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Hello, I am a solicitor with over 20 years experience. I will try to help you with this.
I do not think your situation is very clear. I am assuming that your father had a Rent Act protected tenancy. Such a tenancy can pass on death but only in specific circumstances. A potential successor daughter must live with the secure tenant for 2 years immediately prior to death. If that is not the case then there can be no succession.
There is also considerable doubt over whether your father is still the tenant, if he has not occupied the property for 40 years. He is almost certainly not the tenant any longer. If your landlord knows that you are in occupation and has been accepting rent on your behalf then you may be the tenant already. However of they do not know then you may have very little status in the proeprty.
Thank you for this advice. But it looks bad for me I fear!!. My father has not lived here for around 25 years. I have paid the rent into his company via his business manager but he is officially still the lease holder and one of the conditions in the lease was that he could not "sublet" . The rent has never gone directly from me unfortunately. He and my mother were living together when he signed the lease but were never married and her name was not on it. . They were together for 15 years. He and my mother seperated when I was 14 and he moved out. She continued to live here for a further 10 years with him paying the rent. She still lives here when in London. What would her position be re "a common law" wife? Nothing legal I think?. If I cannot take over the lease can they evict me when he dies? My name is ***** ***** council tax register as are my partner's and my children and the council tax bill is in my mother's name although I pay it. My father remarried some time ago and lives in a house he owns. The flat owners have changed a few times over the years. The orriginal agreement was with Chestertons in 1976 . is there anything I can do ? and if If I refused to go when my father dies does that make me an illegal squatter??!!.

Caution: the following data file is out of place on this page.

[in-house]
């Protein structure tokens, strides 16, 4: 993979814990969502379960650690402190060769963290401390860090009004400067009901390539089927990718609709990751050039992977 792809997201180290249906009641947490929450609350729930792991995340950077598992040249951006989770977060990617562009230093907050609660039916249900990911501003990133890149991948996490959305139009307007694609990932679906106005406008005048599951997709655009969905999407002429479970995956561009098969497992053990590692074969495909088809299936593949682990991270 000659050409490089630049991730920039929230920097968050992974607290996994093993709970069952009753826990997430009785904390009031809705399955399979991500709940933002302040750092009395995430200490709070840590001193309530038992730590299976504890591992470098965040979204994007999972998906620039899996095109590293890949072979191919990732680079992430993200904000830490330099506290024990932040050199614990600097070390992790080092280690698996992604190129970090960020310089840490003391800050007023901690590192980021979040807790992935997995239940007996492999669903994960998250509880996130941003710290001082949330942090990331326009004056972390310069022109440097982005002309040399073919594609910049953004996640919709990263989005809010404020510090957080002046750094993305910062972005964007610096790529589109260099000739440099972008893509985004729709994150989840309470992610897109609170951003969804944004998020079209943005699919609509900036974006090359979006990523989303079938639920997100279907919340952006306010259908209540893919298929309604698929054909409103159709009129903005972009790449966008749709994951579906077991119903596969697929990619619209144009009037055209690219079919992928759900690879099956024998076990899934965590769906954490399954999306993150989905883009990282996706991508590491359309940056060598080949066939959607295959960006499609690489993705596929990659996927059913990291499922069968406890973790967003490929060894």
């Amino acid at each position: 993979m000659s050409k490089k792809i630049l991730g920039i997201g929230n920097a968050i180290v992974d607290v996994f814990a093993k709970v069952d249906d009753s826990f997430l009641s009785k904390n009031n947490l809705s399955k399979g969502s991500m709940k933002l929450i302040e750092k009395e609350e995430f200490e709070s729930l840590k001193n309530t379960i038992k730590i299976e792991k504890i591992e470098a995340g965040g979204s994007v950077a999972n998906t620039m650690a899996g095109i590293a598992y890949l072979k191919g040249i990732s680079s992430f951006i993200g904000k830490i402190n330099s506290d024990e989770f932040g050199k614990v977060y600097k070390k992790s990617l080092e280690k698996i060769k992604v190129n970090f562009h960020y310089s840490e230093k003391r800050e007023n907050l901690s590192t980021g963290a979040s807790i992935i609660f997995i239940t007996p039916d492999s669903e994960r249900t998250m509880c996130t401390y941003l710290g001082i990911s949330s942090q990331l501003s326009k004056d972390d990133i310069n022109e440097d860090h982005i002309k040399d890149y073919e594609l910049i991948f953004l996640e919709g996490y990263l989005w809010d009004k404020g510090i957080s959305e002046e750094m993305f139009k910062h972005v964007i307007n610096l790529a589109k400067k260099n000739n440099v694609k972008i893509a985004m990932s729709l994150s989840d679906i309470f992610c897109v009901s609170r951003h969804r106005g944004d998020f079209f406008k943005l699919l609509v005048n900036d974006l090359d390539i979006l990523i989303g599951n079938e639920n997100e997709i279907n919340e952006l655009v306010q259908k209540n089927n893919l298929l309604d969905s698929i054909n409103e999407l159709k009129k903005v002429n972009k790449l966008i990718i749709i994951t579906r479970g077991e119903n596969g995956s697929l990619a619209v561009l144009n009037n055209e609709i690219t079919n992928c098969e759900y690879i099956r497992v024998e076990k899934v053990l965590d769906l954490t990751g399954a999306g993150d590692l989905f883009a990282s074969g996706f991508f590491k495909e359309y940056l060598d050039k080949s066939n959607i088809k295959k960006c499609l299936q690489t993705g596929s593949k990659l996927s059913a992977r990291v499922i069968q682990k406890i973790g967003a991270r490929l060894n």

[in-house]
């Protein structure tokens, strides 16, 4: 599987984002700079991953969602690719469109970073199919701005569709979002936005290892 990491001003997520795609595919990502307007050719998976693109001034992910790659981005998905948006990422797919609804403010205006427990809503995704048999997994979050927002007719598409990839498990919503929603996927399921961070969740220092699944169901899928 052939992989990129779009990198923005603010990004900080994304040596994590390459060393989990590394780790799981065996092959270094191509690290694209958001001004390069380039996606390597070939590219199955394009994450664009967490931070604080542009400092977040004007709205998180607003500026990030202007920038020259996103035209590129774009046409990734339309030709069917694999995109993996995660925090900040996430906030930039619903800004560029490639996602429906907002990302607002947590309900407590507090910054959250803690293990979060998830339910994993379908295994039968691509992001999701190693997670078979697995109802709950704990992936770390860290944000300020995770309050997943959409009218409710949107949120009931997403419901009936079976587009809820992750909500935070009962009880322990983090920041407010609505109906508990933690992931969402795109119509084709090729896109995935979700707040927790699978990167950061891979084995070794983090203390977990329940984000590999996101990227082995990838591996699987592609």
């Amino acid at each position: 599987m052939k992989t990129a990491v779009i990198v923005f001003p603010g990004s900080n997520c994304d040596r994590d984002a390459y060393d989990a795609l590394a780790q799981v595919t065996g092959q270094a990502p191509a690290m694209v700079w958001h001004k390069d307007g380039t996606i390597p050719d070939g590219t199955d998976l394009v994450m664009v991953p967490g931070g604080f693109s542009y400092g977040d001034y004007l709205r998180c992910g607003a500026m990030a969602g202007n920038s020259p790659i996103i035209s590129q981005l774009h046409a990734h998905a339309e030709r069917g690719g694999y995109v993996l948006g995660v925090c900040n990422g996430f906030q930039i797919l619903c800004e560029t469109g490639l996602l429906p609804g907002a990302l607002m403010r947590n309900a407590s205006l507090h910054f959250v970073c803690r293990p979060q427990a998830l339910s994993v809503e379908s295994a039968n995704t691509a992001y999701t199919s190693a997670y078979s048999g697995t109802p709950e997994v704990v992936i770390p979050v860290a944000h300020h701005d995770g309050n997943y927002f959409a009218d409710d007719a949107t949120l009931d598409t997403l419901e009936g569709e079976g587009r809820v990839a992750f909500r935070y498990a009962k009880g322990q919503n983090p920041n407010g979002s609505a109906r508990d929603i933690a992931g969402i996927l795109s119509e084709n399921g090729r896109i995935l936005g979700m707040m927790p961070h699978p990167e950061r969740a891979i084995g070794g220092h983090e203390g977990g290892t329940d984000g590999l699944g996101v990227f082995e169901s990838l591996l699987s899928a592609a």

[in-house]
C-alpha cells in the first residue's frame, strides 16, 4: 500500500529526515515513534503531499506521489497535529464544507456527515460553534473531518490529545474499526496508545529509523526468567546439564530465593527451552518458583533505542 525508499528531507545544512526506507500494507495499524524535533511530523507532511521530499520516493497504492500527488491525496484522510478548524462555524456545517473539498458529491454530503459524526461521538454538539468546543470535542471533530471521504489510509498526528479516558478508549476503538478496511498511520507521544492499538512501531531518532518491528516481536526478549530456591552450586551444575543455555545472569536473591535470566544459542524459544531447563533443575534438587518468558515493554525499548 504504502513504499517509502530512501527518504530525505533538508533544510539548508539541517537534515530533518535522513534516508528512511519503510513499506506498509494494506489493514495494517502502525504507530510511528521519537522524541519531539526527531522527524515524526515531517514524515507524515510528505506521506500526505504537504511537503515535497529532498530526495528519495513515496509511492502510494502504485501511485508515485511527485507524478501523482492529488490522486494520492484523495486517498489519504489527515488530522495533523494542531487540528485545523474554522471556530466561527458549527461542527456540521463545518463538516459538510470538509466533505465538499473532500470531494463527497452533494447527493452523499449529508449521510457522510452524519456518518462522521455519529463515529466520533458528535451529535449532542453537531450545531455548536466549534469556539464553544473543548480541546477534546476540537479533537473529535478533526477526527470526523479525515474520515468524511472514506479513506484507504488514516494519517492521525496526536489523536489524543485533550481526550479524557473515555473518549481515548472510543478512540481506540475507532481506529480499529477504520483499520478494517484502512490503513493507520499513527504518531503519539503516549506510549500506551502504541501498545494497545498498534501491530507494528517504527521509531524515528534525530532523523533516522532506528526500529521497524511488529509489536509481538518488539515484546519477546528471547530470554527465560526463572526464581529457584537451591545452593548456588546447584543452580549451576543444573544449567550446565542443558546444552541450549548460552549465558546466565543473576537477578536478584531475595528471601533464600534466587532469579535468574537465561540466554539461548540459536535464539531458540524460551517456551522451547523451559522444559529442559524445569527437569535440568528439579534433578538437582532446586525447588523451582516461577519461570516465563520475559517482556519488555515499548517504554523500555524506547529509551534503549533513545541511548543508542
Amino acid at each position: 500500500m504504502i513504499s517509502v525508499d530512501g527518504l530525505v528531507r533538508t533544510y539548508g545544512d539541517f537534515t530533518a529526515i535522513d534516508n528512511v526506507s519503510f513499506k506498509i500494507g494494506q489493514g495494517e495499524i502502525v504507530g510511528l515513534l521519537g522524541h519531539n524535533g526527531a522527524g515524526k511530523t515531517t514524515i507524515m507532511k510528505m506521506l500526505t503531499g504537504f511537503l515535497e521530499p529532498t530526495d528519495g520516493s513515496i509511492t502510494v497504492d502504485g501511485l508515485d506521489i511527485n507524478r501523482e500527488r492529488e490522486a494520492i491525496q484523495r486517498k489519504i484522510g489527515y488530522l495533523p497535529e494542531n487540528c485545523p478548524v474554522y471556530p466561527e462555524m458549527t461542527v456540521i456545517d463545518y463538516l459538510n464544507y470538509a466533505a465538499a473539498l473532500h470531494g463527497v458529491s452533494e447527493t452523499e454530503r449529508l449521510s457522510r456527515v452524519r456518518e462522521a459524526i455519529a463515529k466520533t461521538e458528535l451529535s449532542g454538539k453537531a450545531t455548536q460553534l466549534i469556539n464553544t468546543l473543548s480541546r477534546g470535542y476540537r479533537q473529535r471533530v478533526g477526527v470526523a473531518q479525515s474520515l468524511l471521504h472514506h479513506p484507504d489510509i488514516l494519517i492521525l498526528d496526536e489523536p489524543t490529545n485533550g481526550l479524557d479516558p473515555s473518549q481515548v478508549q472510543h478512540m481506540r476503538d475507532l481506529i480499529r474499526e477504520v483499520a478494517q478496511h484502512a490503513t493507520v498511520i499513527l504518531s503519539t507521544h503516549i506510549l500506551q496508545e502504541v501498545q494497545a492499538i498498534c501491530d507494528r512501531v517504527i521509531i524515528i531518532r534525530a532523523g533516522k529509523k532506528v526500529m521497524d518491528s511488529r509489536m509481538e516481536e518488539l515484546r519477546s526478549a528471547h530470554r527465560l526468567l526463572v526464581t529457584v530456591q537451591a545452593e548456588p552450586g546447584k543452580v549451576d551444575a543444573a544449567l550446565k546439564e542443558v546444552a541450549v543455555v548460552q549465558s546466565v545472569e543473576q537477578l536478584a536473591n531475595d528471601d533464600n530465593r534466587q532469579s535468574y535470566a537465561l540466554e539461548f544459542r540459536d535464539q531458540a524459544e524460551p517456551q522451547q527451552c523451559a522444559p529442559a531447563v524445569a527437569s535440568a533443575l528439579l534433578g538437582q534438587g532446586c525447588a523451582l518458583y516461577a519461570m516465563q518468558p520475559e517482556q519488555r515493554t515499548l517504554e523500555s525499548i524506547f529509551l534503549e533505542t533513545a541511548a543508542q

On the basis of what you tell me the position is not clear. I suspect you may not have any legal right to stay in the property if your father dies. But if any of your landlords were aware of your presence and your father's absence you may be able to argue that you have become the tenant. There are no rights conferred here through being a common law wife. What does your mother say about the circumstances in which he left and what was aid to the landlord at the time?